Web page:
Photo credit: tchola
Last week was truly a monumental one for me. At last, I assembled my bits of courage collected over the last four years and got my driver’s license. Yes, it took me half way through college before achieving this “rite of passage” and, to be frank, I am still in denial.
As a twenty-year-old student active in her community, I somehow bore the humiliation of being a “ride mooch” who couldn’t drive anywhere, but always had to be somewhere. In four years, I have become a master ride-bummer… not necessarily a good thing.
So why did I wait so long?
When I was sixteen, I was really excited to drive, but also harbored some paranoia thanks to the morbidity of the news. After being told, “If so-and-so can do it, you can!” many a time, I pushed my fear aside and practiced until it was test time.
Regrettably, the only vehicle we had back then was a very large space-shuttle-like van. Now, I’m only 5 feet tall and barely pushing 100 pounds. Practicing in it was difficult; I could barely see over the dash! There was itty bitty me, high up off the ground in a monstrous and clunking beast, trudging down the main road taking up all available space in my lane. I had no leeway. The van stretched back for miles it seemed, and I was unaware of where it ended and began. I felt like I needed a “caution: wide turn” signal.
The dreaded test time came. It was my first shot. I wore my most comfortable shoes and sported a “driving outfit” worn for comfort and flexibility. I hopped into the big van with my dad in the passenger’s seat, and we drove off for the examination station in the early hours of the morning.
This is where the seed of my fear was planted. Not too far from our house, I decided to go back. My nerves were getting to me, and I decided my shoes would hinder my driving. Overthinking things, I wanted to head home to change them. Dad told me to pull the clunker into a driveway and turn around to head home, but as I was backing out I went too far and the enormous van crushed the mailbox across the street tearing it clear out of the ground.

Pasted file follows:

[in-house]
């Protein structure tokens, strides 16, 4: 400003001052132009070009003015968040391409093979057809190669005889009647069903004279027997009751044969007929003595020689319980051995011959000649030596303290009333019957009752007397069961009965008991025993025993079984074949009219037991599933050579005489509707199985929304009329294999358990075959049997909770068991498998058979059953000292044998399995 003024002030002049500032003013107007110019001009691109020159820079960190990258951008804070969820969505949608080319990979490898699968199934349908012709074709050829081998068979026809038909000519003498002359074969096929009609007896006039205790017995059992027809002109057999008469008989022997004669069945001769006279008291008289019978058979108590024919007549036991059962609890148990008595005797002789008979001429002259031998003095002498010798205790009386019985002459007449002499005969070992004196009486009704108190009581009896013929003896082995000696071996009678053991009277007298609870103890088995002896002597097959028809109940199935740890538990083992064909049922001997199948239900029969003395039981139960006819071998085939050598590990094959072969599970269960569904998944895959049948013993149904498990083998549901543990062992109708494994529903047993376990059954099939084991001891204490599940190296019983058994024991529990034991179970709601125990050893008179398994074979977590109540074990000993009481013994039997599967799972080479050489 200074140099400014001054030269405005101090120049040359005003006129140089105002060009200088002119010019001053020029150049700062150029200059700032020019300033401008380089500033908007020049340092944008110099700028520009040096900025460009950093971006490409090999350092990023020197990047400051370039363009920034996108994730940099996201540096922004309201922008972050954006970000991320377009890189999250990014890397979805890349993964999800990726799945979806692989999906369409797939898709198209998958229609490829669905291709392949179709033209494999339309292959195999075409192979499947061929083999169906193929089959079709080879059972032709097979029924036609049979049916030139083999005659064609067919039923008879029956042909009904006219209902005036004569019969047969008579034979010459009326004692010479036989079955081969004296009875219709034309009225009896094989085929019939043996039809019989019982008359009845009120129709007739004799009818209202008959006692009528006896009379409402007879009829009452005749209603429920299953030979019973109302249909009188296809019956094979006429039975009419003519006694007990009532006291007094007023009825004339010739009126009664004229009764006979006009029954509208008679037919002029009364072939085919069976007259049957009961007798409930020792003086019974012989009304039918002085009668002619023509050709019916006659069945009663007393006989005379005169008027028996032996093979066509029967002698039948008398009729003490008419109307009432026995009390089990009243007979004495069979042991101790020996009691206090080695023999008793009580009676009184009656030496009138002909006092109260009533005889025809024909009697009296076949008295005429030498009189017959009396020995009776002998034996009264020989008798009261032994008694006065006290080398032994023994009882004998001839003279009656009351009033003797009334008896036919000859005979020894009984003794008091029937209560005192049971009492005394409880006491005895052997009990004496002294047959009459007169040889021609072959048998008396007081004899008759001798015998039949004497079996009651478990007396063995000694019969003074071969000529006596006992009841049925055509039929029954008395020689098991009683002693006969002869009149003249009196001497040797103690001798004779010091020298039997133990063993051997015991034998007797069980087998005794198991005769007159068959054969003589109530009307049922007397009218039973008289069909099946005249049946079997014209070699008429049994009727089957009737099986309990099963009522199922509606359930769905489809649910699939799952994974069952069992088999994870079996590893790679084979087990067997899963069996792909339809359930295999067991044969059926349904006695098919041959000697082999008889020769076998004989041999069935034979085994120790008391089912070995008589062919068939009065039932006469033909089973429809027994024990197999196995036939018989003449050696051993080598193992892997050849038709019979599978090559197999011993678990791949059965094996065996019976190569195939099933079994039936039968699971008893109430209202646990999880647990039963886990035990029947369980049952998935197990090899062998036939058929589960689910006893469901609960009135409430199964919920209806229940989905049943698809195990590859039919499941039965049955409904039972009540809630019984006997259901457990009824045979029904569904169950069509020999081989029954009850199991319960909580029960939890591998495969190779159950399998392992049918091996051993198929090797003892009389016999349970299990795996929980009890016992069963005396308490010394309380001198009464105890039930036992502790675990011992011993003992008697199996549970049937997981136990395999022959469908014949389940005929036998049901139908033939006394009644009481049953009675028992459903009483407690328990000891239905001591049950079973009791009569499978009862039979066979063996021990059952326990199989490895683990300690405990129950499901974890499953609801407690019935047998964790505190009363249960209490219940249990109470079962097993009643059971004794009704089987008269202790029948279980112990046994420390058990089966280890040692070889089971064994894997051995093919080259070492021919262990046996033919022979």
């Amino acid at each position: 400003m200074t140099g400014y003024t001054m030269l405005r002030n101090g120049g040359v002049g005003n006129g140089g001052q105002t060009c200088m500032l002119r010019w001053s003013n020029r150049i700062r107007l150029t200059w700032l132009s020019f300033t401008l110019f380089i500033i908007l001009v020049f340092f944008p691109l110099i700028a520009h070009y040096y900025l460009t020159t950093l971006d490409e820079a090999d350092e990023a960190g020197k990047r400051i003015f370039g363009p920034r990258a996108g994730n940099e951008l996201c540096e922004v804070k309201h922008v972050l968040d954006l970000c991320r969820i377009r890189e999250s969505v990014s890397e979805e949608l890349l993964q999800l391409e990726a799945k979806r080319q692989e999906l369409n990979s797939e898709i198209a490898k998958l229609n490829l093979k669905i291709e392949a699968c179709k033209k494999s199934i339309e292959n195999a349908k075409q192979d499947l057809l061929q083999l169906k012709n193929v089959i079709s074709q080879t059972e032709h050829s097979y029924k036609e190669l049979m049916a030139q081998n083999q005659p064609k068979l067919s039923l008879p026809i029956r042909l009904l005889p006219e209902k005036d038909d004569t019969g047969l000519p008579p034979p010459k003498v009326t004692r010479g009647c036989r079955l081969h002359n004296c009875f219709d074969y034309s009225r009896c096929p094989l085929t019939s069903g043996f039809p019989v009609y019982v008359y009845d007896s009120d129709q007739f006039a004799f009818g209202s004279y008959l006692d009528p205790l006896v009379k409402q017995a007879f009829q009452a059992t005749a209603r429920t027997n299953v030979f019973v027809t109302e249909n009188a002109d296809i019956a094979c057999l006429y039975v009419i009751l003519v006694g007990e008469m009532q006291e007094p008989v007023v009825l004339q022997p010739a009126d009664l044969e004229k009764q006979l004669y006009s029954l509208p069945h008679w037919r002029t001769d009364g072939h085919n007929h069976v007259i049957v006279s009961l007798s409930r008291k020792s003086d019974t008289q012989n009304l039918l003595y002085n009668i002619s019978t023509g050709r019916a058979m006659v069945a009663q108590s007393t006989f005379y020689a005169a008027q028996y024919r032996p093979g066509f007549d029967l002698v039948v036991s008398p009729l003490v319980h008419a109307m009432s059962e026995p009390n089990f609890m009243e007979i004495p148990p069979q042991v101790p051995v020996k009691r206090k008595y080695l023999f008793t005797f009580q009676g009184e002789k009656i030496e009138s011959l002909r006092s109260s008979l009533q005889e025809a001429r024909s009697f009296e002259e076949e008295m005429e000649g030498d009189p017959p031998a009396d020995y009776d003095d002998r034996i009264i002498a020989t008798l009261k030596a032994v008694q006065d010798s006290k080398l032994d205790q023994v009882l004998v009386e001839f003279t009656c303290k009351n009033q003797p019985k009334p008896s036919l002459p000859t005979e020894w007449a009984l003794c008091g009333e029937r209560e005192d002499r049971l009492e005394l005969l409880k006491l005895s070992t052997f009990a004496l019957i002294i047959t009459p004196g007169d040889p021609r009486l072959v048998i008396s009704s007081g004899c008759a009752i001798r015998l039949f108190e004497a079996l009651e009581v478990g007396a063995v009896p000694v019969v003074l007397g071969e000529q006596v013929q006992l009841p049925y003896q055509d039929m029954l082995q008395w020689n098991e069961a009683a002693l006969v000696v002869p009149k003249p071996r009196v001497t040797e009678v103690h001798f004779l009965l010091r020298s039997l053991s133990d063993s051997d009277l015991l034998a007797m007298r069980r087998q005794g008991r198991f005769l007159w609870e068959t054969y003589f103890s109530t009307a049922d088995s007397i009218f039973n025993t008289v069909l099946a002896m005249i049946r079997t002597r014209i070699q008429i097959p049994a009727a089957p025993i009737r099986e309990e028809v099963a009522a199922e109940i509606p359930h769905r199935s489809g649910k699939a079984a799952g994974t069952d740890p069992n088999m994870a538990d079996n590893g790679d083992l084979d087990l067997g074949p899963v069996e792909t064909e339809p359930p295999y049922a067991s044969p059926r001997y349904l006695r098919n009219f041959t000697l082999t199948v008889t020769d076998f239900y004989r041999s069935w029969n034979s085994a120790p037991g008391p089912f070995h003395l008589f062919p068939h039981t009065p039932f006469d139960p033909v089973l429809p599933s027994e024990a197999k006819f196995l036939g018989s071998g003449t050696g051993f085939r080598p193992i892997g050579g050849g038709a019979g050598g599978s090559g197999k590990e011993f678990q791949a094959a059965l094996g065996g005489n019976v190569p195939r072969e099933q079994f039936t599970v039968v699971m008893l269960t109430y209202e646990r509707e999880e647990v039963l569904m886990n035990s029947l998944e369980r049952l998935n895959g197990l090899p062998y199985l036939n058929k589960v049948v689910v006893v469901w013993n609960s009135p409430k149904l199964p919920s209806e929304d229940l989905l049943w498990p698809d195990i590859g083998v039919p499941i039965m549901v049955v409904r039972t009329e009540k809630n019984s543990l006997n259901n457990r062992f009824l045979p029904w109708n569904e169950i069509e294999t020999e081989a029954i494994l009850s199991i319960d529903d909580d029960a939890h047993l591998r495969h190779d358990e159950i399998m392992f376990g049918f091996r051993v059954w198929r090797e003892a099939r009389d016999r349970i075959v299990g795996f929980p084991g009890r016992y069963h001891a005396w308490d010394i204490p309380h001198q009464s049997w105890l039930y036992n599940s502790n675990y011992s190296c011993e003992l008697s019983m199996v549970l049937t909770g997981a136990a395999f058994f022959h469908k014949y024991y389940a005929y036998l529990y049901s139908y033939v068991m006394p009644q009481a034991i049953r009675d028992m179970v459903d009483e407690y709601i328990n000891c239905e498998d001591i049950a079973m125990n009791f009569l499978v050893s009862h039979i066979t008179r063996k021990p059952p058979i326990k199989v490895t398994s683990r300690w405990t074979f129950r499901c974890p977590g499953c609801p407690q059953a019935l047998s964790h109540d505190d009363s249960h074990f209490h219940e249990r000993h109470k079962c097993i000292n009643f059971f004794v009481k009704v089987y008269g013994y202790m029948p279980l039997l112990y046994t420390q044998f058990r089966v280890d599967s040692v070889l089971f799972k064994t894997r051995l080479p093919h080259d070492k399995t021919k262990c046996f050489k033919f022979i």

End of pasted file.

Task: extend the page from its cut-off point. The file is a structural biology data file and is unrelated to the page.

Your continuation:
There was a loud crash, we dipped into a small ditch, and the van’s rear bumper was stuck to the mangled pole. It wouldn’t budge. Dad was at a boiling point, and fear and adrenaline took over. I handed over the wheel, and he cleverly maneuvered us away. I was stressed and nervous beyond belief.
‘Do you still want to take the test?” dad asks.
And in disbelief I respond, “Um, I don’t really think I should be on the road… do you?”
He drove us home, and I stormed into the house furious at myself. I don’t know if my dad ever contacted the owners of the mailbox, but that incident was enough to keep me off the road for four years. I was terrified, and the intense fear was punishment enough.
Just last week, I scheduled my first driver’s exam since. Thanks to my boyfriend’s car and a new vehicle purchase by my dad, I was able to practice in cars much more fitting to my size, which made ALL the difference. I got an adequate amount of practice in, scheduled my exam for the afternoon, and I was ready.
I drove to the exam station with my boyfriend, the nerves making their existence known within my stomach. I walked in, they processed me, and then it was show time. It was a humid and rainy day, but as soon as I walked to the car with the examiner, my emotions turned off and I was on autopilot.
Where I live, we’re required to take a maneuverability test similar to parallel parking. I did this first with ease save for a few bumps of the markers. Then it was time for the road test. We rode into a neighborhood, and I followed his instructions exactly. He marked me off for a few mistakes, but once we rolled back into the exam station parking lot, it was silent.
Four years of tension and guilt flowed out of me, and I breathed a huge sigh of relief. I did it.
My newfound independence has been a godsend. Now my passion for volunteering can blossom in ways that were deemed impossible in the past. I’m already dreaming of the near future where I can pick up my “Little” and be the “Big Sister” I’ve always wanted to be. I no longer have an excuse to have “lazy days” every weekend, and I like it.
So instead of taking this common ability to drive for granted, I’m going to take this priviledge of mine and share it with those who can benefit from it. Oh, and I won’t pass up the occasional shopping spree either.